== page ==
Shires fear green monoculture

Kate MatthewsCountryman

Two Great Southern shires have moved to limit the number of trees planted for carbon amid concerns over the impacts of wall-to-wall plantings on their communities and food production.

Farmers in the Jerramungup shire can plant up to 30 per cent of their farm to trees no questions asked while in Plantagenet, carbon sinks across most of the district have to be planted in conjunction with traditional farm activities.

The high-rainfall shires are concerned tree plantations and carbon sinks will affect agricultural production, bring an extra fire risk and could spread weeds.

Tree plantations, harvested every eight to 12 years, are seen as less of a problem than carbon tree sinks, which lock the land away for 70 to 100 years.

Jerramungup shire president Bruce Trevaskis and chief executive Bill Parker said the crux of the policy, drafted two years ago and introduced last year, protected the area’s high-yielding farmland.

They said it was not a blanket ban on trees — farmers or applicants such as carbon companies wanting to plant more than 30 per cent of the land to trees needed to apply to the shire.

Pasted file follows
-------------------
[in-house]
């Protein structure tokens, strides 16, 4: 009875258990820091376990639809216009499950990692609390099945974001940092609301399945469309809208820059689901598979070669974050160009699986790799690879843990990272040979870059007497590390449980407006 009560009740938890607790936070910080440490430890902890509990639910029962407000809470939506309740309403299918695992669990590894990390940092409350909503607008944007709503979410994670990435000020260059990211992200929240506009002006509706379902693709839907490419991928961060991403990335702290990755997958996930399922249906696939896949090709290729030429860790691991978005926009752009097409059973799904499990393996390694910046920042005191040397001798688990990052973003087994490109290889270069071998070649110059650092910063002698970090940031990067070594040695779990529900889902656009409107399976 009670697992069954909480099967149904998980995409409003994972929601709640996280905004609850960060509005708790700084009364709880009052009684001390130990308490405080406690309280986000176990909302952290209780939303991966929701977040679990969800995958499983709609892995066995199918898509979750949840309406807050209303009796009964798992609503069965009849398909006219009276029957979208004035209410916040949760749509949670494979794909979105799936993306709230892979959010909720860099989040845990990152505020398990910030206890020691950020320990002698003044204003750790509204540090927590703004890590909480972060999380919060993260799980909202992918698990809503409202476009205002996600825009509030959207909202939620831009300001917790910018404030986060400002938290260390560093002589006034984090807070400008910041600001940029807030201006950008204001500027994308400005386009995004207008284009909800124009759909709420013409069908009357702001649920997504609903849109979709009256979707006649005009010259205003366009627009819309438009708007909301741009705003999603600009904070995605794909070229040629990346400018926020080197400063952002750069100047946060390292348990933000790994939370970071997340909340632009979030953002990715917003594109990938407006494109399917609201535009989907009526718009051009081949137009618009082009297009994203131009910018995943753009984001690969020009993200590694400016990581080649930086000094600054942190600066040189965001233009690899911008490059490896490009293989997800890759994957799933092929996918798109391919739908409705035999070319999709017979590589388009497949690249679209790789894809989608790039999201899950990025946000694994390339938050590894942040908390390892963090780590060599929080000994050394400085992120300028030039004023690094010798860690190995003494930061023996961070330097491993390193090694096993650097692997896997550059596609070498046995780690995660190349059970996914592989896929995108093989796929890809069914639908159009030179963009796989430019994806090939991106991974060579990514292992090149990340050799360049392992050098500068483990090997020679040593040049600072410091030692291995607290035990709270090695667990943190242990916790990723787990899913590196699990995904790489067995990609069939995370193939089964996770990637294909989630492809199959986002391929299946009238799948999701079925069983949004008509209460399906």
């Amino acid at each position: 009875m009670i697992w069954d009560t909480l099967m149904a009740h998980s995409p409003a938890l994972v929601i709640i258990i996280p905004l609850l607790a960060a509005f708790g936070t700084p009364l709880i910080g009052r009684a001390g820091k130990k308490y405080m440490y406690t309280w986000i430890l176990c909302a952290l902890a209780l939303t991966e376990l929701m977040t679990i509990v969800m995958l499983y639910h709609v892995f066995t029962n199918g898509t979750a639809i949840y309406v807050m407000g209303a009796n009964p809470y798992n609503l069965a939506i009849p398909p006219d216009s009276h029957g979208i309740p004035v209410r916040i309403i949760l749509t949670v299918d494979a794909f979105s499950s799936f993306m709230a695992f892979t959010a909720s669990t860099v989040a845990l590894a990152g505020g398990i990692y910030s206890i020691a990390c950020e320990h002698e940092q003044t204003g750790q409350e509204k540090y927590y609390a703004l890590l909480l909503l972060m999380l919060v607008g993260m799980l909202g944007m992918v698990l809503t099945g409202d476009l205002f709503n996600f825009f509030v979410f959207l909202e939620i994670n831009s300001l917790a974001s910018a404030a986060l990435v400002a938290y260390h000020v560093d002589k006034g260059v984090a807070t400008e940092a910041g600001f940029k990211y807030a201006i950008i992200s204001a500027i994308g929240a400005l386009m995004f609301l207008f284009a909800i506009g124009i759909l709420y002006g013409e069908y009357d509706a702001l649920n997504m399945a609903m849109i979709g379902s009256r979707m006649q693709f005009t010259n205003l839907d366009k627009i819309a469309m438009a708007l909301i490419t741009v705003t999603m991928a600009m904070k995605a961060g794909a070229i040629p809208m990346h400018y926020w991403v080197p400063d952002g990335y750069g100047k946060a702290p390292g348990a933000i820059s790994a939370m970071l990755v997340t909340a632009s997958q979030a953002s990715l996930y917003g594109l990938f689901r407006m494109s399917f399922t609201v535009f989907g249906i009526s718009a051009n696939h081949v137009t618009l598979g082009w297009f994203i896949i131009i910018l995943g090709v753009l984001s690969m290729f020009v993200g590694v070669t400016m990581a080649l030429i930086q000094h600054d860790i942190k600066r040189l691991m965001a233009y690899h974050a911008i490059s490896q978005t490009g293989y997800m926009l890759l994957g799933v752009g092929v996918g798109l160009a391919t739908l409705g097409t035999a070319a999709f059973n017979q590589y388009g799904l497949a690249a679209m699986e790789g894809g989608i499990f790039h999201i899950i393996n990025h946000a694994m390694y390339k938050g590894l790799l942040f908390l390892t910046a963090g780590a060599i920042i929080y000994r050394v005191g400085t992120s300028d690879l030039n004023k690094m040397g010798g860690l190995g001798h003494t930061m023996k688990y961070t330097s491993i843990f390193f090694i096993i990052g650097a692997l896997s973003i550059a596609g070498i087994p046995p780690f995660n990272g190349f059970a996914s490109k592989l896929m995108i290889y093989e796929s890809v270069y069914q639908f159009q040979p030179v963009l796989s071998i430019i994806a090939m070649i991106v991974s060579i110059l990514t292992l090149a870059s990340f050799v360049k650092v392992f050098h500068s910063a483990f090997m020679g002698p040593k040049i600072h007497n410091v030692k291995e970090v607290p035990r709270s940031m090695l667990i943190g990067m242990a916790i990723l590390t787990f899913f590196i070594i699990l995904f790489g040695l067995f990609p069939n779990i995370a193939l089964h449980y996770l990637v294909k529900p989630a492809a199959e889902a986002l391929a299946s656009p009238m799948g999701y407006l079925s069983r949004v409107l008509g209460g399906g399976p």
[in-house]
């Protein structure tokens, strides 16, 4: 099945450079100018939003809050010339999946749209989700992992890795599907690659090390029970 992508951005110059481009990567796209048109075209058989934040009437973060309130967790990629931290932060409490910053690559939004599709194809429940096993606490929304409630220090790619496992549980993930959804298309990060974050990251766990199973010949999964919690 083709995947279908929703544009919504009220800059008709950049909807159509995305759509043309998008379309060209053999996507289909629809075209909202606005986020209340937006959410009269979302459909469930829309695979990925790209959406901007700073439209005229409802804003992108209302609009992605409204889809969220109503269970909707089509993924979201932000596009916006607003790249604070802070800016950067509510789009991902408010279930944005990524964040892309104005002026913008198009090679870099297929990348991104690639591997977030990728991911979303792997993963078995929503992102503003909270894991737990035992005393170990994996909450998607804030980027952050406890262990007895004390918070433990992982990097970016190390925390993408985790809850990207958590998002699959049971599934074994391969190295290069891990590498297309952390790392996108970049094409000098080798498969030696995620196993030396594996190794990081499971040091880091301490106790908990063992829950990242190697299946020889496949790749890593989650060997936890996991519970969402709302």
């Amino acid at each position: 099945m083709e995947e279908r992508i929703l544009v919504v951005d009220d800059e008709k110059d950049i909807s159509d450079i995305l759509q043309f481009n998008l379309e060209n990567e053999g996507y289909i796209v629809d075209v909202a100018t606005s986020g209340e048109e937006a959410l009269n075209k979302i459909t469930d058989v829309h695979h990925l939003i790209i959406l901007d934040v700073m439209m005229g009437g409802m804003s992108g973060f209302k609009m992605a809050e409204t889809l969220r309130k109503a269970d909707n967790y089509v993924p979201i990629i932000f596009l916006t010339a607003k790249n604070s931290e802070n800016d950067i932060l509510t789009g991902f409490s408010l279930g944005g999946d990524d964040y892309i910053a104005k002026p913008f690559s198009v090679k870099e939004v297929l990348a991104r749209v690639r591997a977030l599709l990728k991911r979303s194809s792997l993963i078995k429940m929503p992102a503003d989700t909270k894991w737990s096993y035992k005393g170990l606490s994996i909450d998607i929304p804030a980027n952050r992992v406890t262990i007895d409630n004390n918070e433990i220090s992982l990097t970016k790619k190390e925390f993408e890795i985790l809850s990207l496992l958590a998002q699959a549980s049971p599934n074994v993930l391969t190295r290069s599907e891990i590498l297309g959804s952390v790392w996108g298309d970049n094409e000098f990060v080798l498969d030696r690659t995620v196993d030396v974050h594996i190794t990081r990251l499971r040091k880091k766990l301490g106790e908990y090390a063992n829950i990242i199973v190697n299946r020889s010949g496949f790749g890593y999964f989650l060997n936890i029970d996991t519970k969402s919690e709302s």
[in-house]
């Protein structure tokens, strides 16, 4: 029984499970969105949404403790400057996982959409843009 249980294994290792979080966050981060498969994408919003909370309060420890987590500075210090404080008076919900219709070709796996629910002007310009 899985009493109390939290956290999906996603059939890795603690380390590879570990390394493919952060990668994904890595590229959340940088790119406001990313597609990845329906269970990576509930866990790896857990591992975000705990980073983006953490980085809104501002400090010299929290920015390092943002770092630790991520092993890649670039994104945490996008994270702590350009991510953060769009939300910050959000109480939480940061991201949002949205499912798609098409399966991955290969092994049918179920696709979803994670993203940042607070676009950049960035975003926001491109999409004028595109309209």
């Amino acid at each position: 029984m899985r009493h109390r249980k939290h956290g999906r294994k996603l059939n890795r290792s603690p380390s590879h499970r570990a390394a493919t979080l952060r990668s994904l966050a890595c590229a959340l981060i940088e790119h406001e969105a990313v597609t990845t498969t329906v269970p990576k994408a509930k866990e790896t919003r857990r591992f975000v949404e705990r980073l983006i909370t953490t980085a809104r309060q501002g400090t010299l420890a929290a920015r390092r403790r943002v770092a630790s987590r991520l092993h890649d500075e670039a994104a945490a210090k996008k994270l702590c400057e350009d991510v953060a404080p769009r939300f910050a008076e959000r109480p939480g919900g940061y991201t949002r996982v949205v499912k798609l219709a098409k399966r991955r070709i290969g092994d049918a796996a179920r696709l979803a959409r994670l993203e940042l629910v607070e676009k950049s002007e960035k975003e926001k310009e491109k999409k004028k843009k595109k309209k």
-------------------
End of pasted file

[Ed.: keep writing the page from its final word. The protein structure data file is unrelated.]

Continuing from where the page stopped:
“The policy looks at different criteria such as water levels and suitability of the site for trees and in the past couple of years, we have approved several applications for entire farms (to be planted to trees) because the land was degraded, ” Mr Parker said.

In Plantagenet, the policy is being finalised and will restrict carbon plantations to the north-east of the shire at the 500mm isohyet to protect broad scale crop and intensive horticulture.

South of the 500mm isohyet, Plantagenet chief executive Rob Stewart said carbon sinks could be approved if the land was still used to produce food or livestock.

“The shire doesn’t object to carbon sink plantings but what we don’t want is wall-to-wall carbon plantings, ” Mr Stewart said. “The issue with carbon sinks is that you are potentially giving away good agricultural land for something you cannot eat, you cannot cut down and cannot dig up.

“Most people are happy if there is a good compromise.

“We are not carbon deniers and are saying there is a legitimate use but if we went to a carbon sink monoculture it wouldn’t be good for the district.”

Plantagenet hasn’t put a specific cap on carbon plantations but says if food production is the main use of the land, it may be a 70 to 30 split.

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